If you can extend the life of your roof shingles by five, six or seven years, reduce your energy bills and save money on repairs to rotting facia and roofing decks, would you be curious to know how to do it?
Natural Resources Canada (NRC) discusses roof ventilation and attic insulation as a natural way to keep the summer heat from entering your home. Read more here.
If all that is needed is roof vents and attic insulation, why are these processes so often done inadequately? Because it can be challenging to vent roofs with varied grades, valleys, dormers, hips, and skylights, and harder still to create an air-tight attic space. Crucial to a roof’s long life, proper venting and insulation can cost more money than some homeowners want to spend to have it done correctly, leaving compromises to be made.
Insulating an attic is an involved proposition. Pot light openings and holes for ducting, more often than not, are improperly insulated. Suppose air-tight seals are not made a priority. In that case, indoor heated air will escape into the attic in the winter and similarly, in the summer your cooler air-conditioned air, although to a lesser extent, will be drawn out through the roof vents by the warm attic air.
Attic insulation and roof ventilation ensure your roof is kept cold during the winter. If attic heat is allowed to transfer through your roof deck and your shingles to the snow accumulated on your roof, that snow will melt. The melted snow refreezes, forcing shingles apart (water expands when frozen), making them susceptible to lifting, curling and drying, which degrades the shingle.
Thawed and refrozen snow can become deep and heavy, leading to eave trough loosening, and facia rot from the constant moisture.
Roof vents cannot stop attic condensation from occurring. Sometimes, there is more moisture that can be expelled through venting alone. That excess attic heat and moisture will transfer to the roof deck, eventually rotting it and, in turn, the shingles.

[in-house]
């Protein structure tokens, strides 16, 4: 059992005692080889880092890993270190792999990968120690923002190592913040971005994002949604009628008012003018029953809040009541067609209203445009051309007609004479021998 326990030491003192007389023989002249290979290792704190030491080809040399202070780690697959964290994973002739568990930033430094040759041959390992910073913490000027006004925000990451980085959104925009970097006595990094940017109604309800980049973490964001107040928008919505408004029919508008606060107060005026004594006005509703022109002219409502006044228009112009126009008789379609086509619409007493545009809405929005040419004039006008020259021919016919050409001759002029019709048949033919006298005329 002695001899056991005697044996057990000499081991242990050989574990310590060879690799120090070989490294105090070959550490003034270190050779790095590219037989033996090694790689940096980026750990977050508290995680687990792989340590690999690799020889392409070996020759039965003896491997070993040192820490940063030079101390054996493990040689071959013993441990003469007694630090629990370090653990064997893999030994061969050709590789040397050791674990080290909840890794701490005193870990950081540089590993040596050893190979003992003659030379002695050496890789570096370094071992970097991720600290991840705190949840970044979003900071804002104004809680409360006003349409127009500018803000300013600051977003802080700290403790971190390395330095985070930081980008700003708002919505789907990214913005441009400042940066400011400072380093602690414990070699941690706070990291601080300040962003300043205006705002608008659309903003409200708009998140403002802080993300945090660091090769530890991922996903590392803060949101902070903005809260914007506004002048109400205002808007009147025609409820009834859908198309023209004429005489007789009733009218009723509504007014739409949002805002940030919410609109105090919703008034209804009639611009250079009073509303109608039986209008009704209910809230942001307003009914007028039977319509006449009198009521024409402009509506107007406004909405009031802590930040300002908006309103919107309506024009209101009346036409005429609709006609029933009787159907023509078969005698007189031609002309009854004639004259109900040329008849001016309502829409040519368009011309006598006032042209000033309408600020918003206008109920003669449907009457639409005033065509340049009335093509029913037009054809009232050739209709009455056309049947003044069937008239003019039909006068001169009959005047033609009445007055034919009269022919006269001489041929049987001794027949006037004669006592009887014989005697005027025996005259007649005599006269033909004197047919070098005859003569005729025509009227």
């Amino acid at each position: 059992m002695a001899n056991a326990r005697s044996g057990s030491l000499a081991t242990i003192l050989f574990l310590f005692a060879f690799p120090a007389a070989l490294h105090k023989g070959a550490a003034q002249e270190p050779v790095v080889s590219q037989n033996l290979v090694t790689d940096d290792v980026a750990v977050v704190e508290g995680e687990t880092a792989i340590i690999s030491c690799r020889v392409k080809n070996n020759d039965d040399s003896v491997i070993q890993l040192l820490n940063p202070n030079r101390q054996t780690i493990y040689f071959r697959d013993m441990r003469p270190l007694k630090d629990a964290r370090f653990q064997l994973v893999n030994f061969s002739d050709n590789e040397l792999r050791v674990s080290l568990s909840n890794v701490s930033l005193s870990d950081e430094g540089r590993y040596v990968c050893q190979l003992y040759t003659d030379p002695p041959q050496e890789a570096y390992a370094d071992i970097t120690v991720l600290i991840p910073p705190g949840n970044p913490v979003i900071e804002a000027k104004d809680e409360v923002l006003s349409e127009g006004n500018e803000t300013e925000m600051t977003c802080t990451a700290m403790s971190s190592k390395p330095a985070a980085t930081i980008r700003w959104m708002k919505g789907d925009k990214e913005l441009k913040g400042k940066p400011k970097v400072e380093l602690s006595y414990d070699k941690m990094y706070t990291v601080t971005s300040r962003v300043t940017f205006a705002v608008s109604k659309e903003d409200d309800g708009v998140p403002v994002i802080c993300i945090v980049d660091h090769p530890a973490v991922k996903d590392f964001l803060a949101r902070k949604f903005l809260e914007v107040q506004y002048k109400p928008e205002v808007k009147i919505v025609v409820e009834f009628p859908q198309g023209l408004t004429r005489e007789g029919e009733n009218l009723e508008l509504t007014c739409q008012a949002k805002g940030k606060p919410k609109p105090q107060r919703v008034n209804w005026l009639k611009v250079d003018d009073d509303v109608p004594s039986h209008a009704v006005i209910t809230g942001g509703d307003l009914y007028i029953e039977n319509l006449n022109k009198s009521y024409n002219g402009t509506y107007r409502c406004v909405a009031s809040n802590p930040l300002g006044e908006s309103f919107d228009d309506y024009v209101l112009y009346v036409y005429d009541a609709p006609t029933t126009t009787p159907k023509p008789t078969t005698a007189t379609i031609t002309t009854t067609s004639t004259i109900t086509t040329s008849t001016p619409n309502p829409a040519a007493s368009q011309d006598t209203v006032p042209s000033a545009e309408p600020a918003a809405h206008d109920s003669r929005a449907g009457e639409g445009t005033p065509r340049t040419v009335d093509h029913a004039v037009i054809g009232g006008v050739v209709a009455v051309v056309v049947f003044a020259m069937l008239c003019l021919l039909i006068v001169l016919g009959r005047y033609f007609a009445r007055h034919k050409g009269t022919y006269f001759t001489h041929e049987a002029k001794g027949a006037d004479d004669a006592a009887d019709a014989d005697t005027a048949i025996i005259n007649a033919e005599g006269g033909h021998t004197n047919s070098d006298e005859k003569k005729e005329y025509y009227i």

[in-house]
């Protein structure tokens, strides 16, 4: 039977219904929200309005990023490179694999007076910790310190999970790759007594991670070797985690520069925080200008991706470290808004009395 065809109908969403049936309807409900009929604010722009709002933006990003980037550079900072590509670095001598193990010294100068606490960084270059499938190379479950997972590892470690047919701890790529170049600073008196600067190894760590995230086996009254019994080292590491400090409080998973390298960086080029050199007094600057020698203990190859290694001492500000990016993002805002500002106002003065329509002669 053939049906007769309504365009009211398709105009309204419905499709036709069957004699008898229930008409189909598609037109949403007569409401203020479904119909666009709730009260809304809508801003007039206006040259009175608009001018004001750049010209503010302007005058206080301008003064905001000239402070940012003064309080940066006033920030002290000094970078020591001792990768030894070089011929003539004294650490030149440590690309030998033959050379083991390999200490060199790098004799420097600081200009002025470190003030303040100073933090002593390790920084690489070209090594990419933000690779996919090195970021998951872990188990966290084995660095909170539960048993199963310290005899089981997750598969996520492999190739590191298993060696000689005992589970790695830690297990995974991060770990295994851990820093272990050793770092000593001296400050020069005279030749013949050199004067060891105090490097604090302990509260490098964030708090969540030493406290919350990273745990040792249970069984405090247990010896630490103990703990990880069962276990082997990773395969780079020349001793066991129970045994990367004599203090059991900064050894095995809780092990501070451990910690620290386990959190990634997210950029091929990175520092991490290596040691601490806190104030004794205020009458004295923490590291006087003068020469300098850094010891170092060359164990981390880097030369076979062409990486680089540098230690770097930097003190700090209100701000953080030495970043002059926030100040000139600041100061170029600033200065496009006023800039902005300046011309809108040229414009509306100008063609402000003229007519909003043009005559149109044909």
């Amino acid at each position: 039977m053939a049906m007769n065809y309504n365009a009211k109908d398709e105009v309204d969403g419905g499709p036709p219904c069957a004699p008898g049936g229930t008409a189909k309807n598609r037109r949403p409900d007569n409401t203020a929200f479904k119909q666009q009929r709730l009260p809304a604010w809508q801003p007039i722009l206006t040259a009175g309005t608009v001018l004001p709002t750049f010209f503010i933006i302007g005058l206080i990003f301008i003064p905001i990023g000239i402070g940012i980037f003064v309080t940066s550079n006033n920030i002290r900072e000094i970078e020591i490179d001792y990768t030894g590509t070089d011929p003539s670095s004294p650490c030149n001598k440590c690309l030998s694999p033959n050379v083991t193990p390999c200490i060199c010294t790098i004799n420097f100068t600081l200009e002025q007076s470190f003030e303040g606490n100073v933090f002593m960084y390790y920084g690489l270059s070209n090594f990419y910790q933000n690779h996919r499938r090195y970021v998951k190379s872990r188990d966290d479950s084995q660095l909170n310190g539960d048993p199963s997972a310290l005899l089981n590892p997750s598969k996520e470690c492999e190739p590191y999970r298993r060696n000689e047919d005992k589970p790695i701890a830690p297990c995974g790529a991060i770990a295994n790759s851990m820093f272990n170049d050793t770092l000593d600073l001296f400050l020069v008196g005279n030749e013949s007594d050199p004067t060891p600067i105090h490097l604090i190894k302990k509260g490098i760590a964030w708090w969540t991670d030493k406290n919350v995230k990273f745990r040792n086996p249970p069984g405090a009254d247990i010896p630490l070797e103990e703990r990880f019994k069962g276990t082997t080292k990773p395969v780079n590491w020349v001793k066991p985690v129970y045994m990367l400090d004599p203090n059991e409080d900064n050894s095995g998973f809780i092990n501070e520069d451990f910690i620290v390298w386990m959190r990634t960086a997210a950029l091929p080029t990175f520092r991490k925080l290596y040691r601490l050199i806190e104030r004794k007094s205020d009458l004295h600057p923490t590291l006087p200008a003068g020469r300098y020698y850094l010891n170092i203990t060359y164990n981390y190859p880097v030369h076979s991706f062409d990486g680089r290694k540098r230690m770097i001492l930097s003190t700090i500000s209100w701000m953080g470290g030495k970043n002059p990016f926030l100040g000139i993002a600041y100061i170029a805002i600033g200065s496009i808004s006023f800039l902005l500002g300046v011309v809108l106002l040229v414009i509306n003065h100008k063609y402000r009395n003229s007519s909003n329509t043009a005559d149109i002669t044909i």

Not only does the roof deck wetness transfer to the shingles, but when shingles stay wet, their glue strip degrades, allowing the shingles to loosen and eventually blow off.
Granules on the shingle face add a layer of protection, preventing the shingle from drying out in the summer. Constant shingle moisture causes the bond between the granules and the shingle face to deteriorate.
Architecturally interesting roof planes pose challenges to future re-shingling, venting and insulation upkeep. Keeping your roof simple can mean less worry down the road, but that does not stop most of us from wanting what looks the most appealing. That is why Forest City Roofing of London, ON is here to help.
The Building Science Corporation has published an extensive article here to help explain proper venting and attic insulation.
They can be so strong that they draw more air from inside your home (like your expensively cooled AC-air)
Soffit vents are the preferred form of natural in-take venting. They draw cooler outdoor air into the attic to help modulate the temperature.
At the same time soffit vents aid the cross-breeze within your attic; the cool air comes in from the soffit below, the warm air leaves out the top through the ridge venting, capped roof vents and gable end vents.
If insulation gets in the way of that path, all the good intention of venting stays in the attic. Never, ever let your painter paint shut, the small holes of a soffit vent.
Revolving roof vents will not create a suction force that draws in air, which is good to know since capped roof vents, as shown in the diagram here, are a sufficient style of vent to use.
See the diagram below, courtesy of Natural Resources Canada, that shows the basics for cross ventilation of your attic from end to end and top to bottom.